The rule of law in Ireland
The law in Ireland consists of Irish constitutional law, Statute and Common Law.
The Irish Constitution
The Irish Constitution was enacted in 1937 and is the cornerstone of the Irish legal system. It is the source of power exercised by the Irish government. The Irish courts may strike down laws if they are inconsistent with the Irish Constitution.
The Irish Constitution can only be amended by referendum. There have been 37 referendums: 27 of which were approved by the Irish people and 10 of which were rejected.
Under the Irish Constitution, many rights are guaranteed to citizens, and these include:
- Freedom of expression
- Right to equality before the law
- Freedom to travel
- Freedom of conscience and religion
- Right to education
- And right to personal privacy
In terms of Statute, Article 50 of the Irish Constitution carried over all laws that had been in force in the Irish Free State prior to its coming into force in 1937, therefore the Irish statute book stretches back in excess of 800 years and includes many British Statutes. Modern-day Statute law is made by the Oireachtas (a part of the Irish national parliament) and all Statute law must comply with the Irish Constitution.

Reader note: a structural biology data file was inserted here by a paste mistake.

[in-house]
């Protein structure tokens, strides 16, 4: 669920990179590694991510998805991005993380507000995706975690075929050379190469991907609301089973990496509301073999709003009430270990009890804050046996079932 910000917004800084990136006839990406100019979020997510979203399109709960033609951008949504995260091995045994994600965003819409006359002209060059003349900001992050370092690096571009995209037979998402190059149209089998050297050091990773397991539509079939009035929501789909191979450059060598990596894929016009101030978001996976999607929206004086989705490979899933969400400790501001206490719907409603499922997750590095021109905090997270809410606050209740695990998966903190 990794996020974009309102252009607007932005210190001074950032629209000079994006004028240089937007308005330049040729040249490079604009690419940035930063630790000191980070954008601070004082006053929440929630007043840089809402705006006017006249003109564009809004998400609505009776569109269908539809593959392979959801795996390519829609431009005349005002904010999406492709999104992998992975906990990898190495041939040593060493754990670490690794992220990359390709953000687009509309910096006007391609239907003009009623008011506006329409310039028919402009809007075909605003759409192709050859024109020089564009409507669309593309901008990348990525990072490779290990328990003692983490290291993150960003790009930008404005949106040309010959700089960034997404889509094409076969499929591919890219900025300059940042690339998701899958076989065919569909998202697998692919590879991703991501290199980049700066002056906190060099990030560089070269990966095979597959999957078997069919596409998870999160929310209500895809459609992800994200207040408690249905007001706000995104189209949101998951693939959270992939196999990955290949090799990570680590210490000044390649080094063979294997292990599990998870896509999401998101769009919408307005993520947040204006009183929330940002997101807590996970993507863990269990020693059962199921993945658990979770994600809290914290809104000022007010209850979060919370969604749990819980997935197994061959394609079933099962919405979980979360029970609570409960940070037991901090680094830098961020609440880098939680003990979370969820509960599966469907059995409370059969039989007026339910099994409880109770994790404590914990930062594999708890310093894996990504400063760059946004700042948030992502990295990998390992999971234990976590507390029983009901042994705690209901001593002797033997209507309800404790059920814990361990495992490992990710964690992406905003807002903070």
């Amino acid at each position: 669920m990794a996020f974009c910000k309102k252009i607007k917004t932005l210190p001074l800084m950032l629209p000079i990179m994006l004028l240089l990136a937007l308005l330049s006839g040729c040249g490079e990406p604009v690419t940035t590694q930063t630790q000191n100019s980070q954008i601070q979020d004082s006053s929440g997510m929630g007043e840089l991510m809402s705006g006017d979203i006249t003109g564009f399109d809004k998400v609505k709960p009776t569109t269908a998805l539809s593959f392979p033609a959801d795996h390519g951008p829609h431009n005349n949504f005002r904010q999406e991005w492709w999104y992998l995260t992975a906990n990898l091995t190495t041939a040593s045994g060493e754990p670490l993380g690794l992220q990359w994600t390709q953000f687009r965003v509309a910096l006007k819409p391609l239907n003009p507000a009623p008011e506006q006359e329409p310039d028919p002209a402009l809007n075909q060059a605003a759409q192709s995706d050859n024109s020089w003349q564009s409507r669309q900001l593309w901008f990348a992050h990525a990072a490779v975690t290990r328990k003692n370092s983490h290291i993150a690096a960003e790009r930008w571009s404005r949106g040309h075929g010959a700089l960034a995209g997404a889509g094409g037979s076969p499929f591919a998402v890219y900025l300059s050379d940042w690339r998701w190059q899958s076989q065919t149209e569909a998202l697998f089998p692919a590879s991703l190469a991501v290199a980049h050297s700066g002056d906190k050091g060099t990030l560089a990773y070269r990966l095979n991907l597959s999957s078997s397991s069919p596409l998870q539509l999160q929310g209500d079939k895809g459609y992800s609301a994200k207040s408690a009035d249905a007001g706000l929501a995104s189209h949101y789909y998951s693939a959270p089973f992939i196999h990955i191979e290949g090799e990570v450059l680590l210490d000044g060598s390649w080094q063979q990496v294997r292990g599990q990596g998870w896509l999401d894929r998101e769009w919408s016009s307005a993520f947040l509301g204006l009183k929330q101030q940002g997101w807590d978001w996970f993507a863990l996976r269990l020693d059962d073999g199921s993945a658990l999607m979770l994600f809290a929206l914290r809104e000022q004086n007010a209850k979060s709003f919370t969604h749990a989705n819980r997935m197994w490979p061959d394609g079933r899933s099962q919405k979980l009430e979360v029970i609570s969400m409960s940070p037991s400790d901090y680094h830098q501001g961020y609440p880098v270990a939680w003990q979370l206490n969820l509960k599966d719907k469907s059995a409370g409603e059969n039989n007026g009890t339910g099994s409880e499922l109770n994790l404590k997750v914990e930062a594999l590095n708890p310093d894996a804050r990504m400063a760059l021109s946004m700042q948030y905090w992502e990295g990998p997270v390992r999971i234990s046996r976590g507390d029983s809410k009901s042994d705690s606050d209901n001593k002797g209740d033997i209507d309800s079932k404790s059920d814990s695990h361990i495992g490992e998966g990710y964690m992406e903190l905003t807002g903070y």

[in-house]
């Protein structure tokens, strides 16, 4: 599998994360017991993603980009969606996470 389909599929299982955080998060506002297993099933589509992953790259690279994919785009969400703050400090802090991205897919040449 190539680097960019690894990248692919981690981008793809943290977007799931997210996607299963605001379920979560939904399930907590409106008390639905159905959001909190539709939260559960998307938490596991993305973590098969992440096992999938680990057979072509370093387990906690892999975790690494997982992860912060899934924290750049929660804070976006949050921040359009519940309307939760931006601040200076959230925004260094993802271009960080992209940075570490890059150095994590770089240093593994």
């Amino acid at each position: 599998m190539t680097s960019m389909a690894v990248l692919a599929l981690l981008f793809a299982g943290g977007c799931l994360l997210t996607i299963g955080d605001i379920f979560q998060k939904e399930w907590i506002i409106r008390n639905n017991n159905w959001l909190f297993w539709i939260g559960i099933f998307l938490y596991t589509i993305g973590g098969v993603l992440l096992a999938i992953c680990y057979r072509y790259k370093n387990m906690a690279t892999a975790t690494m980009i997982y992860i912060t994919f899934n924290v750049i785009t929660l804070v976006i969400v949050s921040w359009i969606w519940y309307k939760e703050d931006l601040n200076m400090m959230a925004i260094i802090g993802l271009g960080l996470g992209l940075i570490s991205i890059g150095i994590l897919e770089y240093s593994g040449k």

Ireland is a common law country, similar to countries such as the United Kingdom, the United States and Australia. As with any common-law system, the Irish courts are bound to apply clear precedents set by higher courts except that the Irish Supreme Court is not bound by its own previous decisions.
Ireland has been a member state of the European Union since 1973, therefore Ireland (along with other member states) cannot pass national laws that contradict EU laws and an EU law can have direct application in Ireland. Ireland is now the only native English speaking country in the EU.